The Lauta mining landscape is situated 2 km north of Marienberg. The historic town centre and the Lauta mining landscape are connected by a today’s road which was once used by the miners living in the town to get to the mines at Lauta.
Lauta mining landscape is a fine example of the mining technology of the 16th to the 19th centuries following the ore lodes of the main Marienberg deposit. It is characterised first and foremost by the criss-crossing lines of heaps on the Bauer Morgengang and the Elisabeth Flachen lodes which distinctively influence the landscape. The line of heaps to the south of Lauta extends along the historically significant northeast - southwest trending Bauer Morgengang lode. This lode is crossed to the southwest by the Elisabeth Flachen lode which stretches many kilometres. Both groups of lodes, due to the waste heaps which are aligned with them like strings of pearls, are impressive monuments to Marienberg’s mining past. Each of the waste heaps marks the location of one or more shafts, the distance between them corresponding to the sizes of the former mine fields regulated by mining law. The majority of the waste heaps originate from the mining period of the 16th century, whilst in the 17th century there were various interesting technical projects for the shafts to be drained again and hence for mining to be activated once again on this lode group. Locally, individual waste heaps were remodelled through the subsequent mining of bismuth, cobalt, nickel and uranium ores as well as fluorspar.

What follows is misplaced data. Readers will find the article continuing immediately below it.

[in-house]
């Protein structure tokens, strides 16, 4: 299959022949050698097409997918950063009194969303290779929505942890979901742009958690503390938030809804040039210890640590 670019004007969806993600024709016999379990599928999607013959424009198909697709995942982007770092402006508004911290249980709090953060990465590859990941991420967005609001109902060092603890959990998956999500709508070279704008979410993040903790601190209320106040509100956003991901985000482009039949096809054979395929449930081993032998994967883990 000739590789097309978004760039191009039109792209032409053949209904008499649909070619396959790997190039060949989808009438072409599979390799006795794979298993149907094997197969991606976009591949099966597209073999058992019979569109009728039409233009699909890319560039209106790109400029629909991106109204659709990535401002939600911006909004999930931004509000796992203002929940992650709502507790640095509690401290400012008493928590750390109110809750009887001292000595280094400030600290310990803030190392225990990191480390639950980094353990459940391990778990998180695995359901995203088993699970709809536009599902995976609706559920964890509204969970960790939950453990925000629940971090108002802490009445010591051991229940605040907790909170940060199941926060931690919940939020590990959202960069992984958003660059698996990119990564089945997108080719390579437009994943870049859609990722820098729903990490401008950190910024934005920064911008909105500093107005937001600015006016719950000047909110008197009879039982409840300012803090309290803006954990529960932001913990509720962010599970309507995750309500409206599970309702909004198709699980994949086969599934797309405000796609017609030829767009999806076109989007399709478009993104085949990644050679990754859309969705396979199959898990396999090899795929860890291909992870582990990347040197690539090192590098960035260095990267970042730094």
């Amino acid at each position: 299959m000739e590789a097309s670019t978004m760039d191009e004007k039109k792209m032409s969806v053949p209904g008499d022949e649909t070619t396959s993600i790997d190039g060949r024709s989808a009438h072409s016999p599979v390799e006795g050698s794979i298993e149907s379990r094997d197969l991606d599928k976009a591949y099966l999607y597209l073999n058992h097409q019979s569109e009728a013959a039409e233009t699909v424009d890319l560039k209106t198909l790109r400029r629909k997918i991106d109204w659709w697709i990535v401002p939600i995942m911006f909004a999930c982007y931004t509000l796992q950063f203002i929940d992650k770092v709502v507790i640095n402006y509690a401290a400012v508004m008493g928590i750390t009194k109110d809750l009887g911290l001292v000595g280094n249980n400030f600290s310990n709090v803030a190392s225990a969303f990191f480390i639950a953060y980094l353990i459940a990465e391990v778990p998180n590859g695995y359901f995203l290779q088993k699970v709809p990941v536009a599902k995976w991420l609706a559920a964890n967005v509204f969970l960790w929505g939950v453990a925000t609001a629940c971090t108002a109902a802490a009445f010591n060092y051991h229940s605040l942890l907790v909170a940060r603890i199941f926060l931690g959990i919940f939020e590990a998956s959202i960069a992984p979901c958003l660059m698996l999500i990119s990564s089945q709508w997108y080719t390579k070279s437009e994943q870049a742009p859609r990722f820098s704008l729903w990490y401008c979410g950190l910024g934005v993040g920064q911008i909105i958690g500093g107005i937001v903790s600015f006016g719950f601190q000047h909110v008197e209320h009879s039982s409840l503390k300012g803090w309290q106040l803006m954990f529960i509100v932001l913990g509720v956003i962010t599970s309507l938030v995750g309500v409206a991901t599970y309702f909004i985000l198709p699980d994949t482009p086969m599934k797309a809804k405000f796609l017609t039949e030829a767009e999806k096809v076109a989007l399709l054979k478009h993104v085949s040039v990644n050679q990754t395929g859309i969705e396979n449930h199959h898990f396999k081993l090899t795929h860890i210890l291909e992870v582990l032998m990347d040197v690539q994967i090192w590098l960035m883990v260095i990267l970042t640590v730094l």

The Wasserlochschacht (shaft), sunk between 1552 and 1568 to a depth of 110 m and since 1839 known as the Rudolph-Schacht (shaft) after the mining master Rudolph Hering, situated on the Bauer Morgengang lode, became since the 18th century the most important main shaft of the area. The waste heap of the Rudolph shaft differs from other waste heaps with respect to its considerable size. From the 19th century onwards the Rudolph shaft had developed into the centralized shaft installation of the Vater Abraham mine. With the end of silver mining at Lauta in 1904 the shaft was closed. Between 1947 and 1954 the shaft was reopened as survey shaft for uranium ore by the SAG Wismut. A working horse gin was reconstructed in 2005/06, modelled after the original from 1838/39. The walling of the shaft is preserved in its original form.